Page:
by Pierre Gosselin
May 28, 2023
Alaska's fourth cold winter in a row
Alaska was once seen as a beacon of hope in the AGW coal mine:
but after four cold
winters in a row, culminating in a historically cold winter
season in 2022-23, the Last Climate Frontier has
certainly lost that status - the catastrophists will now have to
look elsewhere to bolster their narrative.
According to NOAA's data,
and despite the agency's official forecasts that consistently
heralded "warmer than average" seasons, the last four winters in
Alaska have shown a strong cooling trend.
The Old Farmer's Almanac is also off its rocker.
It predicted a
"much milder than normal winter" for 2022-23 with below-average
That was wrong on both
Historic snowfall totals of more than 250 cm fell across much of
Alaska, and Anchorage set a new record for leftover snow that stayed
on the ground well into April.
April was also a historically cold month across Alaska, with an
average temperature of -8.7 degrees Celsius, which is 5.5 degrees
Celsius below the multi-decadal norm, and the fourth coldest April
in 99 years of NOAA records.
The snow has now continued into May, tumbling even more records.
2. More and
more new cold records "Down Under"
Icy polar air masses continue to dominate large parts of Australia -
most recently in the west.
continent-wide cold air outbreak from Antarctica is expected in the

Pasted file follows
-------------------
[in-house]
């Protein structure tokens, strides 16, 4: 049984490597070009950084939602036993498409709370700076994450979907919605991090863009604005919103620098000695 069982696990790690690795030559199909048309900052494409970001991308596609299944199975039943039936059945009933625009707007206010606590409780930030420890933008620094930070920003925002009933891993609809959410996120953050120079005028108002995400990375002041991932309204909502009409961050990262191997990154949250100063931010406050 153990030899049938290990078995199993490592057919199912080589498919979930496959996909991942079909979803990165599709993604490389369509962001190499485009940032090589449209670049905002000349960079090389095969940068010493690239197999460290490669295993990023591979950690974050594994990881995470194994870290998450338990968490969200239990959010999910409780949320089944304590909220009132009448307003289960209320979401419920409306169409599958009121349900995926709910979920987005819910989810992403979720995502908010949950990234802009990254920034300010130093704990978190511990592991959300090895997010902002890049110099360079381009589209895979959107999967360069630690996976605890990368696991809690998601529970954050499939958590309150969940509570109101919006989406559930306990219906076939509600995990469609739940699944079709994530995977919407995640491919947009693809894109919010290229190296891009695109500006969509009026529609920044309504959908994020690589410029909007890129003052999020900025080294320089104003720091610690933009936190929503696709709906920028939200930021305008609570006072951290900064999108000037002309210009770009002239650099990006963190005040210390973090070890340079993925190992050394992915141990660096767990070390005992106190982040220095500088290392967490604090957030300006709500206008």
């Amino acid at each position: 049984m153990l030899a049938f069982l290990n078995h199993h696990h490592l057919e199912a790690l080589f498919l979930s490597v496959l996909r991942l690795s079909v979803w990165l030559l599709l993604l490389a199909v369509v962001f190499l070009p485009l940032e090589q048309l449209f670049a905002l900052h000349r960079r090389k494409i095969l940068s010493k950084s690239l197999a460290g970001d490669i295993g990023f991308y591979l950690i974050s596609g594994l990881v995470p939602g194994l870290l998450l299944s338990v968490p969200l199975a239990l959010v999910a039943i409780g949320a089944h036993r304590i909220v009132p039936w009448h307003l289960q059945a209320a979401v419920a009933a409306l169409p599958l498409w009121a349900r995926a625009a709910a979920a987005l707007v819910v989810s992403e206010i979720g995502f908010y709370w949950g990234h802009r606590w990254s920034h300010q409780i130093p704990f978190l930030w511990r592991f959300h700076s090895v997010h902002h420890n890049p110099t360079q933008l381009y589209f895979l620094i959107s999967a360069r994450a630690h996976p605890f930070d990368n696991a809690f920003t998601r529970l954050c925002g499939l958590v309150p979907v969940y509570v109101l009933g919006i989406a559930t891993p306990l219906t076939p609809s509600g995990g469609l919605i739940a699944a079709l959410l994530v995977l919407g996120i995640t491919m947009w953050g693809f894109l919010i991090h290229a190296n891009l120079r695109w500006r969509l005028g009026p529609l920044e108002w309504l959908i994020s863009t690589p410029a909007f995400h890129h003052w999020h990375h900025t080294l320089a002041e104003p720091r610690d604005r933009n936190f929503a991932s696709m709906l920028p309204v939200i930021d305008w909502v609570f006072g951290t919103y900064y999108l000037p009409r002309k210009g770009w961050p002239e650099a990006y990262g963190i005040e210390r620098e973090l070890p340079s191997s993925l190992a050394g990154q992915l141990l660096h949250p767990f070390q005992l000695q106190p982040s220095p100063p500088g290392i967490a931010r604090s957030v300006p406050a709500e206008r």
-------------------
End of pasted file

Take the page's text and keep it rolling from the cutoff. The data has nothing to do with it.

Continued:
second half of this week.
Australia is cooling, and the proof is in measurements:
For the past six
years, it has been colder than average Down Under, and the list
of cities that have recorded the coldest seasons since records
began is growing (such as Brisbane last winter).
May 2023 continues this cooling trend, with the lowest May
temperatures on record already recorded in a number of locations
early in the month - including Cooma, Omeo, Bombala, and
In Sydney last Sunday, the lowest temperature recorded at the
start of autumn in 85 years (since 1938) was 7.1°C.
Over the weekend, it was the west's turn to freeze.
Large parts of Western
Australia just experienced the coldest May morning in at least two
On both Sunday and
Monday morning, the temperature in Broome, for example, dropped
to 11.5 °C, the lowest autumn reading since 1999.
3. May snow in Europe
- even in Spain
Meteorological summer may
be just around the corner, but Europe's higher altitudes are seeing
further and unusually heavy snowfall,
been characteristically silent despite all their clamoring about
In the French Alps,
Tignes and Les 2 Alpes received huge amounts of snow at the
beginning of May, and accumulations have continued to rise since
More recently, it was Austria's turn to experience a late winter
onset, with Hintertux, for example,
reporting half a
meter of new snow in the last few days alone...
4. The heavy
May snow in Europe is not limited to the Alps
Large parts of Scandinavia have been buried in the recent
off-season, as have the mountains of northern Spain, where several
centimeters of snow have accumulated in recent days - following
MSM warmth reports of an early-season heat wave.
Parts of the Iberian Peninsula have recently been hit by a polar
cold snap that has led to "unusual snowfall" in La Raya, a
mountainous region in the Principality of Asturias in northwestern
Spain, Reuters reports:
year without spring in the UK
The year 2023 has been cold and wet in the UK so far, and spring
still refuses to start in mid-May.
Even mainstream meteorologists can't explain why winter's grim
conditions are still dragging on, and are themselves shocked by,
"all the severe
frosts we've had this spring."
Tomasz Schafernaker said that people approach him in the street
and ask when spring will finally arrive.
What have we done to
deserve this cold, gloomy weather dragging on for so long...?